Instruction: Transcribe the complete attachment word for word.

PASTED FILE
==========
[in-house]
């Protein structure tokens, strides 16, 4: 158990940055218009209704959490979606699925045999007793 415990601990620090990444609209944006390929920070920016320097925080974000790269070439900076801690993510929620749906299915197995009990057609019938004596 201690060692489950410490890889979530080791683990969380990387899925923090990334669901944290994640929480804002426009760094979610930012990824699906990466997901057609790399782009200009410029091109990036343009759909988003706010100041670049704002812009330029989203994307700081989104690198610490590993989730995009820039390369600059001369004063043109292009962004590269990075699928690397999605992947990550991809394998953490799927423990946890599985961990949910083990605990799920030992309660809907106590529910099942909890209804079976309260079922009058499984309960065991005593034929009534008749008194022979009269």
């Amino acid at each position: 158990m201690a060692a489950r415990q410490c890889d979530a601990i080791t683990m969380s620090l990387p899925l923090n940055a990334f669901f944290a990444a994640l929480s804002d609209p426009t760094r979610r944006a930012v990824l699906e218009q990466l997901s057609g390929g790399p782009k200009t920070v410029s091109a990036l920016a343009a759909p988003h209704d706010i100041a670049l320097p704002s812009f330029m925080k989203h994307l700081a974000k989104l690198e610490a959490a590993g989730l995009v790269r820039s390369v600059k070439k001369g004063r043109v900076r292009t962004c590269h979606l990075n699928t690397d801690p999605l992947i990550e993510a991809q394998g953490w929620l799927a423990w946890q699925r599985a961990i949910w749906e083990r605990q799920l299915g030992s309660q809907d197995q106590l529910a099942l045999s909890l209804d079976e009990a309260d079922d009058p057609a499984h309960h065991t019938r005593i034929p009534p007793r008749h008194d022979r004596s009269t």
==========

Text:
[in-house]
């Protein structure tokens, strides 16, 4: 158990940055218009209704959490979606699925045999007793 415990601990620090990444609209944006390929920070920016320097925080974000790269070439900076801690993510929620749906299915197995009990057609019938004596 201690060692489950410490890889979530080791683990969380990387899925923090990334669901944290994640929480804002426009760094979610930012990824699906990466997901057609790399782009200009410029091109990036343009759909988003706010100041670049704002812009330029989203994307700081989104690198610490590993989730995009820039390369600059001369004063043109292009962004590269990075699928690397999605992947990550991809394998953490799927423990946890599985961990949910083990605990799920030992309660809907106590529910099942909890209804079976309260079922009058499984309960065991005593034929009534008749008194022979009269």
């Amino acid at each position: 158990m201690a060692a489950r415990q410490c890889d979530a601990i080791t683990m969380s620090l990387p899925l923090n940055a990334f669901f944290a990444a994640l929480s804002d609209p426009t760094r979610r944006a930012v990824l699906e218009q990466l997901s057609g390929g790399p782009k200009t920070v410029s091109a990036l920016a343009a759909p988003h209704d706010i100041a670049l320097p704002s812009f330029m925080k989203h994307l700081a974000k989104l690198e610490a959490a590993g989730l995009v790269r820039s390369v600059k070439k001369g004063r043109v900076r292009t962004c590269h979606l990075n699928t690397d801690p999605l992947i990550e993510a991809q394998g953490w929620l799927a423990w946890q699925r599985a961990i949910w749906e083990r605990q799920l299915g030992s309660q809907d197995q106590l529910a099942l045999s909890l209804d079976e009990a309260d079922d009058p057609a499984h309960h065991t019938r005593i034929p009534p007793r008749h008194d022979r004596s009269t």